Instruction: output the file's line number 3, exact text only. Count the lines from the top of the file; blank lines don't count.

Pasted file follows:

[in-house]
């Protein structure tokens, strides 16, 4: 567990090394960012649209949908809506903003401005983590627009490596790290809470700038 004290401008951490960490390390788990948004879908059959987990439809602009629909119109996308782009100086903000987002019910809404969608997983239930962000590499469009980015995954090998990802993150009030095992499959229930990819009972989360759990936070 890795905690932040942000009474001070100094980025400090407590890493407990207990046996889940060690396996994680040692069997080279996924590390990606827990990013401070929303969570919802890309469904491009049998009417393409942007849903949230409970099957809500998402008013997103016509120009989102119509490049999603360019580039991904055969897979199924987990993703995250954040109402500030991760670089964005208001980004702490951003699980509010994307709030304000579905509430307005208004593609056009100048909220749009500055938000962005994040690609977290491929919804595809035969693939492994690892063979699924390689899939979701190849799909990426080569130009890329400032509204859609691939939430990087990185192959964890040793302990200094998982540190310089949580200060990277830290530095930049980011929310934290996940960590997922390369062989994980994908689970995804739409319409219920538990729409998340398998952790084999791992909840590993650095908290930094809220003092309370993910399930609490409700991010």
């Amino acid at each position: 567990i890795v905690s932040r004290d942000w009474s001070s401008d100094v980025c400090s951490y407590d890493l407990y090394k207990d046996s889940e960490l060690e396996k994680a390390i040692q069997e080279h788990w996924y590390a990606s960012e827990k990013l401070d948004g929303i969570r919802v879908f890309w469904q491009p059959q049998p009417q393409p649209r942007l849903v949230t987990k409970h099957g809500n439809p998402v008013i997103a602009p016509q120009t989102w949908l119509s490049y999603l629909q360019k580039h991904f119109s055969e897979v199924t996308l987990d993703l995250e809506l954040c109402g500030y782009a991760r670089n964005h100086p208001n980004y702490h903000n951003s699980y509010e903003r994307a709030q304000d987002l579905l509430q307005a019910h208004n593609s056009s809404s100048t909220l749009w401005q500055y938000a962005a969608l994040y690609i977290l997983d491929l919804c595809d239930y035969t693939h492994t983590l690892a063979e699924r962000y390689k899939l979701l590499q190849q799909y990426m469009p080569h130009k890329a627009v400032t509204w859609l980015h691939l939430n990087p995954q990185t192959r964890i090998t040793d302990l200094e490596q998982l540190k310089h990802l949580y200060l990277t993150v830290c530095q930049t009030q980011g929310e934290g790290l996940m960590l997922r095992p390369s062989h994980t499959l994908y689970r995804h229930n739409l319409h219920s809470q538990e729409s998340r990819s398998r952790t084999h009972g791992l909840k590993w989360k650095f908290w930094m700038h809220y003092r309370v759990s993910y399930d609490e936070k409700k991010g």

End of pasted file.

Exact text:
């Amino acid at each position: 567990i890795v905690s932040r004290d942000w009474s001070s401008d100094v980025c400090s951490y407590d890493l407990y090394k207990d046996s889940e960490l060690e396996k994680a390390i040692q069997e080279h788990w996924y590390a990606s960012e827990k990013l401070d948004g929303i969570r919802v879908f890309w469904q491009p059959q049998p009417q393409p649209r942007l849903v949230t987990k409970h099957g809500n439809p998402v008013i997103a602009p016509q120009t989102w949908l119509s490049y999603l629909q360019k580039h991904f119109s055969e897979v199924t996308l987990d993703l995250e809506l954040c109402g500030y782009a991760r670089n964005h100086p208001n980004y702490h903000n951003s699980y509010e903003r994307a709030q304000d987002l579905l509430q307005a019910h208004n593609s056009s809404s100048t909220l749009w401005q500055y938000a962005a969608l994040y690609i977290l997983d491929l919804c595809d239930y035969t693939h492994t983590l690892a063979e699924r962000y390689k899939l979701l590499q190849q799909y990426m469009p080569h130009k890329a627009v400032t509204w859609l980015h691939l939430n990087p995954q990185t192959r964890i090998t040793d302990l200094e490596q998982l540190k310089h990802l949580y200060l990277t993150v830290c530095q930049t009030q980011g929310e934290g790290l996940m960590l997922r095992p390369s062989h994980t499959l994908y689970r995804h229930n739409l319409h219920s809470q538990e729409s998340r990819s398998r952790t084999h009972g791992l909840k590993w989360k650095f908290w930094m700038h809220y003092r309370v759990s993910y399930d609490e936070k409700k991010g």